There is an idea in many places of the world that some lives are more important than others. I for one, stand against this idea.
To my understanding, we are all children of the same creator. Over the many years, Adriane Kim and I have been among the Mayan people, we have met scores of kind and loving people who are helping to improve the plight of forgotten people; who are living in the margins, trapped in the cycle of extreme poverty.
Occasionally, you run across an entire group of people who have so oppressed, they have forgotten who they are.
Sometimes, you must step in and dismantle Messages of Disgrace that get in the way - so the individual soul can feel its worth.
You see, you don't hold up a bar and tell people to measure up to it. Instead you hold up a mirror and say - You are exactly who God intended you to be when he made you. And then you step back, and watch people begin to reside in that truth. And eventually, through a process of interactions and time they actually become that truth!
With this transformation intact... - No fire can destroy it! - No bullet can pierce it! Death cannot touch it! And no man-made boundary can keep you in or keep you out!
Our first meeting with a few artisans in Chisec.
Many years ago, in Chisec Guatemala, we started working with a group of people who, we had been told, were local artisans. There were potential Wood Carvers, Weavers, Purse Makers and Gourd Painters. As we visited with each person in their home, we asked them to make a sample of their products for us. We needed to assess what they were making in order to help them find domestic and foreign markets to sell their artistic creations.
A few days later we returned to the homes of each artesian, to pick up the products they had made. With one exception, as we looked at the crafts being presented to us it was next to impossible to find anything good to say about the items we were looking at. The products were poorly constructed and uncomely in appearance Because of the lack of workmanship and imagination would be impossible to these products to anyone anywhere in Guatemala, not to mention any place else in the world.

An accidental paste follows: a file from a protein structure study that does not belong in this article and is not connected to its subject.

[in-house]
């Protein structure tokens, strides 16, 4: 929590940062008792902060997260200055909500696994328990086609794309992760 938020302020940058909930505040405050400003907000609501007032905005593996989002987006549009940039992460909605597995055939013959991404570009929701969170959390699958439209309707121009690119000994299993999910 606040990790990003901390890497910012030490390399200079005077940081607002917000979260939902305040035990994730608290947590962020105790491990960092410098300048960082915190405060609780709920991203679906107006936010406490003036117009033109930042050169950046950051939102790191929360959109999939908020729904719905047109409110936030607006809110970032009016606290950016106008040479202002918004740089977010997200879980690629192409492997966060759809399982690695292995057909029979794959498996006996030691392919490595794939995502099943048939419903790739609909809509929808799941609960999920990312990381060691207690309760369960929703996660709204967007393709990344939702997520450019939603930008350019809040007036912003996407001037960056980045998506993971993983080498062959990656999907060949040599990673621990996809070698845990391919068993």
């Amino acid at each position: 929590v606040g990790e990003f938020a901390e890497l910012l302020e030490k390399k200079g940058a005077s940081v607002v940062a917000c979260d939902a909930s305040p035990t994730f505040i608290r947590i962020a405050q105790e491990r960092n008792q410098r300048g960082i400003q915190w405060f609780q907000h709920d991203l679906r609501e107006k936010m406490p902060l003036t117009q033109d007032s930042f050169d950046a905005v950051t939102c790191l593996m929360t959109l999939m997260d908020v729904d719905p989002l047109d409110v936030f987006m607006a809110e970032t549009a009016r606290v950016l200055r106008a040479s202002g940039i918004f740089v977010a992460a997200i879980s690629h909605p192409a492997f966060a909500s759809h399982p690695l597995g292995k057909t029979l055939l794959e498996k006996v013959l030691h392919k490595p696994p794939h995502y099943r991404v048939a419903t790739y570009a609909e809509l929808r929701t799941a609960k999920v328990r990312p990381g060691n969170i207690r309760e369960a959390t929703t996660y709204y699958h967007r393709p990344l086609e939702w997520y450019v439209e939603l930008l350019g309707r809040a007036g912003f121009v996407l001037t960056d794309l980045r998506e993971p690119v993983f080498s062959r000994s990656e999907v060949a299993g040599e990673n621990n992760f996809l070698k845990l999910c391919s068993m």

It was instantly and painfully apparent, the trauma and devastation that had ravaged theirs lives in the 36-year long revolutions was much worse than we had previously thought. It had not only left many of these beautiful people isolated and destitute; much their culture had been replaced by the daily need to scavenge for food and the fear of their crudely constructed shelters, again being destroyed by the marauding forces of opposing armies.
All their hopes had been left behind and were still smoldering in the ashes of hate; the original fires having been lit, fueled and spread by the greed of foreigners using misguided and misleading propaganda among the already impoverished Mayan people.
Like so many millions of people, caught in the crossfire of revolution, many of the people in Chisec region had completely forgotten who they were and from whence they came.
We had a real dilemma on our hands.
We determined to leave the area for a week or so and visit some friends in the wood carving village of El Ramate in the Northern part of the Guatemala; The quality of their designs and workmanship are recognized as some of the finest in the world. We also visited with Purse Makers, Lap Loom Weavers, Guacal Gourd Painters and Crotched Frisbee Makers in other locations of the country. As we traveled, we gather samples of products to show the people in Chisec.
Before we departed we asked our dear friend Nixon Lima, to help organize a meeting with the artesian we had originally met with in Chisec - We told him we would be back 8 days. Nixon organized the meeting and invited the potential artists to come to a beautiful place on the outskirts of the Chisec for a meeting.
When Adriane and I returned we went to the previously agreed upon meeting location and set up 2 large 8' tables with the samples we had purchased from some our friends in other locations in Guatemala.
As the Chisec artists arrived, we watched with wonderment as they went to the tables and picked up the items one by one and studied them over and over again. After about 30 minutes we asked Nixon to help us tell our new friends in Chisec, in their native Q'eqchi language, about the products they had been studying and who had made them. As he translated our words from Spanish into their native Mayan Dialect - We helped them understand the beautifully crafted products they were looking at had been made by other Mayans who were of their same ancestry. We explained the quality of the products reflected the pride the makers had in their work as they expressed their natural God given talents. That was all that needed to be said. We all shared in a wonderful lunch and went our separate ways.
You see the people in the Chisec region had been isolated and much maligned during the 36 year long, bloody revolution war in Guatemala. The people hid in caves and the jungles suffering unspeakable atrocities. Even though the revolution officially ended in 1996 – many of the people in the Chisec region of Guatemala remained isolated and hidden until 2006. They were broken! They had almost completely forgotten who they truly were.
A few days later we visited each artist again in their homes. The changes in the quality and workmanship were miraculous. They had looked into God's mirror and had seen themselves in a new light. For the first time in many of their lives they saw themselves as God had created them to be. They believed what they saw.
Written by Scott Hosking